from, of all things, Gregg Easterbrook's "Tuesday Morning Quarterback" for November 26, 2002:
Last week, a federal judge ordered that Alabama remove a display of the Ten Commandments from a courthouse, saying the display violates the Establishment Clause because it "promotes one specific religion, Christianity." Whoa there! First off, TMQ always thought the Ten Commandments were given to a Hebrew leader, Moses, and that they can be found in what Christians call the Old Testament and Jews call the Bible, and that the Ten Commandments are the bedrock of Judaism. For that matter, since Muslims also revere Moses, the Ten Commandments are a part of Islam too, though admittedly a secondary part. So setting aside whether this display belongs in an Alabama courthouse, the Ten Commandments don't promote "one specific religion." Actually, the Ten Commandments are an element of all three major monotheist faiths. If they represent any one of the three, it's Judaism, not Christianity, considering that Christians believe the New Testament amends the Old, while Jews consider the Old sacrosanct.
More, while Christians obviously do recite the Ten Commandments, it can be argued that Christianity actually has Six Commandments, not Ten. Jesus was once asked (at Matthew 19:17-19) which Commandments should be kept. The answer: "And Jesus said, 'You shall not murder; you shall not commit adultery; you shall not steal; you shall not bear false witness. Honor your father and mother. Also, you shall love your neighbor as yourself.' " That's Six Commandments! Can you name the missing Four? These are the Commandments that Christ leaves off his inventory: "You shall have no other gods before me. You shall not make yourself an idol. You shall not make wrongful use of the name of the Lord your God. Remember the Sabbath Day, and keep it holy." (From Exodus 20:3-8, NSRV.)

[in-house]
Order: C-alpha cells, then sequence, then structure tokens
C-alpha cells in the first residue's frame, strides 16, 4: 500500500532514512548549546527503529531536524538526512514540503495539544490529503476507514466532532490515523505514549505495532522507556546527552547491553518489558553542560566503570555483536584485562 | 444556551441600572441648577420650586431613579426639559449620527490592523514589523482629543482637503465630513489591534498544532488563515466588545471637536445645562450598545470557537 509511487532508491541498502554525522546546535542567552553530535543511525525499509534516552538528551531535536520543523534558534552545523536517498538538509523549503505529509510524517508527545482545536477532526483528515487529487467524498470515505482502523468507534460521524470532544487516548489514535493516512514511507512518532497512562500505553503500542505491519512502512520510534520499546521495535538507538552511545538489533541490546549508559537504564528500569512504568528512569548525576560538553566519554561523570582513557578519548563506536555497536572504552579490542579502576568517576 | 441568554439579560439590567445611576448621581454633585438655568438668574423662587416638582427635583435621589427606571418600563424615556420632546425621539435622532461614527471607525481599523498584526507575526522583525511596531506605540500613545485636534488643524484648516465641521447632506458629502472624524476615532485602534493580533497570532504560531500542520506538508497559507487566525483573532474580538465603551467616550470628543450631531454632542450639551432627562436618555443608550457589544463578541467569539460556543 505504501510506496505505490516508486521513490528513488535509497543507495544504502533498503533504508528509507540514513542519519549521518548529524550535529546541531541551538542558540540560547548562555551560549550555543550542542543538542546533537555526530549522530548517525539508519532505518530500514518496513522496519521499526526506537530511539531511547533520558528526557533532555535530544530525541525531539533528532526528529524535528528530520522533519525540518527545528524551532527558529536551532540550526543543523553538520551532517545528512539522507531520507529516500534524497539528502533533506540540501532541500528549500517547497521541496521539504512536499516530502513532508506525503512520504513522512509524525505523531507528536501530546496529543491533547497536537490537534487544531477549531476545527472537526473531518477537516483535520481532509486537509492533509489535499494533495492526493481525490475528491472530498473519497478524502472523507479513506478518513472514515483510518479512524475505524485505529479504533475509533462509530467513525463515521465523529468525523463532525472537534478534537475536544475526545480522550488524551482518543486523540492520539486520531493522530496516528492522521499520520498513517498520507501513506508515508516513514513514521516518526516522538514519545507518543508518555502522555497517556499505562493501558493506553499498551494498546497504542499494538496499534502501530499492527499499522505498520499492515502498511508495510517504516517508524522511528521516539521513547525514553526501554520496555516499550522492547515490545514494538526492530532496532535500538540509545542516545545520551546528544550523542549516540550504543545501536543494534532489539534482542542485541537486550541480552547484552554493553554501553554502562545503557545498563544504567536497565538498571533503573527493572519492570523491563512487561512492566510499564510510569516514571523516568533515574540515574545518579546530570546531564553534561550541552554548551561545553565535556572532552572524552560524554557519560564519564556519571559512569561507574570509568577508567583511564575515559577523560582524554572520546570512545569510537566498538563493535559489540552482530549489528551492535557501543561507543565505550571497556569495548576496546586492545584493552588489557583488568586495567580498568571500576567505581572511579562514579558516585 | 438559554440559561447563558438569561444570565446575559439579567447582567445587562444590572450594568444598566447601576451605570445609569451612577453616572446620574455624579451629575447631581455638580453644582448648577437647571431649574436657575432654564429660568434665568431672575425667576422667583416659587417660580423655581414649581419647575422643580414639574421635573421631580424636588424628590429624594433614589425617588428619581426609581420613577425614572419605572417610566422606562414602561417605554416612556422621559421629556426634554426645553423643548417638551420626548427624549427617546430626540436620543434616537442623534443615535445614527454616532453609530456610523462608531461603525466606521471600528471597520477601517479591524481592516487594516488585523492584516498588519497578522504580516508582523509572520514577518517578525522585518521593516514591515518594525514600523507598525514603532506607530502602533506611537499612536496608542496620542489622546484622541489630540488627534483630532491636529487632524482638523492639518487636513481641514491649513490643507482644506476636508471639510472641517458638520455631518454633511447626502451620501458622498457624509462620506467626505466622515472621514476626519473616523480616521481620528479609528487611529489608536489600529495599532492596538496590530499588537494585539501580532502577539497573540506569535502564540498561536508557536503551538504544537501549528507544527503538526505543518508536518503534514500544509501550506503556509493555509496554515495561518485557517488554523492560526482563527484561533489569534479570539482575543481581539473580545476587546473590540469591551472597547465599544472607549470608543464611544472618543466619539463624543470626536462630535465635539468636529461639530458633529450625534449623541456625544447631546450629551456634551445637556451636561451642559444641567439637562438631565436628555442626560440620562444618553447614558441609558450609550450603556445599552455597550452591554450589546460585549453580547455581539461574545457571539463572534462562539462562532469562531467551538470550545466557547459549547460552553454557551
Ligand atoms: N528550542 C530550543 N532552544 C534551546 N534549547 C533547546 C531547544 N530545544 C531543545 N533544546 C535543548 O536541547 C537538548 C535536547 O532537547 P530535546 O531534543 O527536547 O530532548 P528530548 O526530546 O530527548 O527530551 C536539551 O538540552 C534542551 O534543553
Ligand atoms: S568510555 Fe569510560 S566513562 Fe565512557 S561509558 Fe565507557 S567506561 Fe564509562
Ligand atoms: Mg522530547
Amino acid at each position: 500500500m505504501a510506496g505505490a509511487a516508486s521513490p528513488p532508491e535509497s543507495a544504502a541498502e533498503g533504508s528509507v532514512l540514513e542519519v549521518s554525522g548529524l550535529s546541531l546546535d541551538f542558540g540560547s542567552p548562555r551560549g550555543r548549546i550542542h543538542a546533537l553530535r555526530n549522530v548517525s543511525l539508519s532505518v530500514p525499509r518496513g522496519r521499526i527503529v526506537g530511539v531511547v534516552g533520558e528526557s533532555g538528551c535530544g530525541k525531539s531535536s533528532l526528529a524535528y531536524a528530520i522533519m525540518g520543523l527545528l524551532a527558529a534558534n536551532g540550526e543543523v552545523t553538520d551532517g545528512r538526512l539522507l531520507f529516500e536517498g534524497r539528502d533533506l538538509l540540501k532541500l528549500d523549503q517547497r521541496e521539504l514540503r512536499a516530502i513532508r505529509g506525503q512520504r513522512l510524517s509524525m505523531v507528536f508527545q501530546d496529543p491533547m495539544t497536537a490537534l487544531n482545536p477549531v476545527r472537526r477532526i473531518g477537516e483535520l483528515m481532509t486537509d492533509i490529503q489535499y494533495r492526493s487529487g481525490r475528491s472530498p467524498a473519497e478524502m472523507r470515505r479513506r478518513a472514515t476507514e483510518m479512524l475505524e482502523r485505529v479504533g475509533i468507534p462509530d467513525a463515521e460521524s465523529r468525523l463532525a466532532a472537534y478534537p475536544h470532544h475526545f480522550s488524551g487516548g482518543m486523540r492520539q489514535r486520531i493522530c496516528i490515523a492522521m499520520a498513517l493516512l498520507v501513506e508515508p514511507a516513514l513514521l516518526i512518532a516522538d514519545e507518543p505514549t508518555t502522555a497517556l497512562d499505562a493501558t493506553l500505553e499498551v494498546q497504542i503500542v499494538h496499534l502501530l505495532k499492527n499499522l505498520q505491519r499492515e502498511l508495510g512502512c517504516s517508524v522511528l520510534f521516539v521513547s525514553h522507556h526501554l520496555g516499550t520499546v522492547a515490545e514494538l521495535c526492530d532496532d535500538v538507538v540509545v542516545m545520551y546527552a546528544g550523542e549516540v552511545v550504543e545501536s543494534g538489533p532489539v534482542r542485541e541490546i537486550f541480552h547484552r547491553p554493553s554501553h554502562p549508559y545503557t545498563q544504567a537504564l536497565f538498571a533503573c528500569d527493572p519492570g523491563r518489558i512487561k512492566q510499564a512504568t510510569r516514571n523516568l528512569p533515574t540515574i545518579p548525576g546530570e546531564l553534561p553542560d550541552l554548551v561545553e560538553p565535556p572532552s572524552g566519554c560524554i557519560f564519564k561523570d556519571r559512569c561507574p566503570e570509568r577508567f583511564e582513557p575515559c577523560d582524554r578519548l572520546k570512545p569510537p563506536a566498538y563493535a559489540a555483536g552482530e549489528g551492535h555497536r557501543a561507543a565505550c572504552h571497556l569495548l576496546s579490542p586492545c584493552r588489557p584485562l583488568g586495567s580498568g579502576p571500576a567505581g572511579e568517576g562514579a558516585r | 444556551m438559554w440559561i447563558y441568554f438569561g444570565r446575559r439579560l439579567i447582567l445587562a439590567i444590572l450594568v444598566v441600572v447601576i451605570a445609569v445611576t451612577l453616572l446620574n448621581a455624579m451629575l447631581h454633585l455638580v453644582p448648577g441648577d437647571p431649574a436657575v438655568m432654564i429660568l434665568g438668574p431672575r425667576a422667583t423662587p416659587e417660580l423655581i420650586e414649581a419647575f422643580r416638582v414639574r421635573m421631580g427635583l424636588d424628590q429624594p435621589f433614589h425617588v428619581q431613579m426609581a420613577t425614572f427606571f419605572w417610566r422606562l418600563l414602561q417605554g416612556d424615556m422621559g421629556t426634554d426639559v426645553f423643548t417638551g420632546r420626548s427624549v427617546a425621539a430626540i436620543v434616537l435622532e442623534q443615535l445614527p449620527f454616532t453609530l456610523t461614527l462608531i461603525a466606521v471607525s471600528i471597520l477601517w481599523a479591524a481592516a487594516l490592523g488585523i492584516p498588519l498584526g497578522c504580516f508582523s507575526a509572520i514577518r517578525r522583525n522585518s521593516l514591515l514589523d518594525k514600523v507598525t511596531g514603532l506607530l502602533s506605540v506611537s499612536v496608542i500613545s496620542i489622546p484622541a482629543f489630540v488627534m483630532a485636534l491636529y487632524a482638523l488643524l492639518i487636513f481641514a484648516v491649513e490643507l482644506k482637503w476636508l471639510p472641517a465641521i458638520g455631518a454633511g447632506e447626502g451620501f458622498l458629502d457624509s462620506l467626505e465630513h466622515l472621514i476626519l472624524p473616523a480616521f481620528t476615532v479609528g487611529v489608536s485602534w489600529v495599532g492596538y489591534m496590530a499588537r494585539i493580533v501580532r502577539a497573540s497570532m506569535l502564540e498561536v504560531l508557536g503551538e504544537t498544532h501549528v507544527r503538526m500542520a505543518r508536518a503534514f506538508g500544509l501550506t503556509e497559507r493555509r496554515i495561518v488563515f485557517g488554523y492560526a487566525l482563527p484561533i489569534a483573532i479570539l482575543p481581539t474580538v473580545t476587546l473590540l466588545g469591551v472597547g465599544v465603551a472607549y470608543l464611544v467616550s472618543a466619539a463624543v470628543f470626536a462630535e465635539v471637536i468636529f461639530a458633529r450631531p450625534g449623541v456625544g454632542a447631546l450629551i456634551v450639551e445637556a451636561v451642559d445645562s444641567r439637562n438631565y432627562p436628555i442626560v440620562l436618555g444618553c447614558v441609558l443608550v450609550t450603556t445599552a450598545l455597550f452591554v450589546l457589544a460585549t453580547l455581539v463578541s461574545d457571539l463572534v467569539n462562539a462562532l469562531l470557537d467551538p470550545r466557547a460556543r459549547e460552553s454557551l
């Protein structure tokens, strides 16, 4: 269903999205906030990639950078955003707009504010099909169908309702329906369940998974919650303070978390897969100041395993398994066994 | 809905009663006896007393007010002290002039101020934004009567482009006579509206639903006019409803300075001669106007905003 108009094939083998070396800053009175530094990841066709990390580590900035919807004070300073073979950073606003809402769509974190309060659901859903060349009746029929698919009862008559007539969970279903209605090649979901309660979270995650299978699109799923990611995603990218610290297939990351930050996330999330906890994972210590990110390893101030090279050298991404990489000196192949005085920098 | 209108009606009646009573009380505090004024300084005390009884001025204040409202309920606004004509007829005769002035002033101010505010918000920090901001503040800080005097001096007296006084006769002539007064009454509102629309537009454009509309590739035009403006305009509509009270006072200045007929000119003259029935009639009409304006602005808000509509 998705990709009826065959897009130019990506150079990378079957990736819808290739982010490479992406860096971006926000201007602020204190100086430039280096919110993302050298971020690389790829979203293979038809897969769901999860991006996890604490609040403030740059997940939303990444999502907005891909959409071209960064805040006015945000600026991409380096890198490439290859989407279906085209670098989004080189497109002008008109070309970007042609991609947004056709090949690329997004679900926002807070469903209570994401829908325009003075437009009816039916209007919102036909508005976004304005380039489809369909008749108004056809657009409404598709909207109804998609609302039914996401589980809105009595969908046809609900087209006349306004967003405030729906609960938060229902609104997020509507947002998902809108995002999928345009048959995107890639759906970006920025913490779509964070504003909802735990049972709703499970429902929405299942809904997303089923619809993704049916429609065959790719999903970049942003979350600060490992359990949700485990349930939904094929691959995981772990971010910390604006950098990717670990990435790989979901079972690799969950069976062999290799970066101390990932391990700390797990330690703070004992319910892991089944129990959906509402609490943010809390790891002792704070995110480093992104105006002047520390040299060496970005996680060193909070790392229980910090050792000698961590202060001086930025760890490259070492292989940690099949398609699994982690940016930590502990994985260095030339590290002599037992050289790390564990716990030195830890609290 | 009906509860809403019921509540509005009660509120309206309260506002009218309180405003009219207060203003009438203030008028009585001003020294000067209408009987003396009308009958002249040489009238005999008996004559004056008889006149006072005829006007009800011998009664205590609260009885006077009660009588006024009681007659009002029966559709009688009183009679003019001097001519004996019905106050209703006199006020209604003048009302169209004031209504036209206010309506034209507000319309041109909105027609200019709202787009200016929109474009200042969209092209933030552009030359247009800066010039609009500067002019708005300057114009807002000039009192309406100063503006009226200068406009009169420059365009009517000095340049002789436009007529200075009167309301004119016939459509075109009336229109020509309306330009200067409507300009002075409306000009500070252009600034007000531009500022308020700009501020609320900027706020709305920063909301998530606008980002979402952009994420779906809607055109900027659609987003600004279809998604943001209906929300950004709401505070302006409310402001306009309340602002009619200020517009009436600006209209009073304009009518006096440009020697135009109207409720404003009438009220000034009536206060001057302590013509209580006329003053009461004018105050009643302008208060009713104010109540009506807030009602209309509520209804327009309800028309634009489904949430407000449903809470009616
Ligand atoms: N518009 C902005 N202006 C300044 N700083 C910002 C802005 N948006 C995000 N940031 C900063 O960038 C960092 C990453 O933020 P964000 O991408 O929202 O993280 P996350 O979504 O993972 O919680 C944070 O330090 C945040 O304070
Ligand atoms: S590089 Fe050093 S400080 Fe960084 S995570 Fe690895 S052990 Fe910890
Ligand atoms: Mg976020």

That is, Jesus consciously edited the Ten Commandments down to Six, deleting the commandments concerning formal religious observance. You can read more on the theological implications of this here, or for that matter, buy my book "Beside Still Waters," which goes into considerable detail on the history of Christ's alterations of the Commandments and why established churches prefer to pretend these verses don't exist. At any rate, what matters from the standpoint of the current political debate is that the Six Commandments could be posted in any public building without the slightest constitutional complaint, as the Six Commandments concern morality among people, saying nothing about religion.
I was reading the comments on the BeliefNet article, and it points out that the "love your neighbor" is an addition to the original ten, and the commandment about "thou shalt not covet" was one of the original ones dropped. It also points out that although in that instance Jesus doesn't mention any of the commandments about honoring Jehovah/Yahweh specifically, Matthew 22:34-40 (NIV) goes like this:
Hearing that Jesus had silenced the Sadducees, the Pharisees got together. One of them, an expert in the law, tested him with this question: “Teacher, which is the greatest commandment in the Law?”
Jesus replied: “ ‘Love the Lord your God with all your heart and with all your soul and with all your mind.’ [Deuteronomy 6:5] And the second is like it: ‘Love your neighbor as yourself.’ [Leviticus 19:18] All the Law and the Prophets hang on these two commandments.”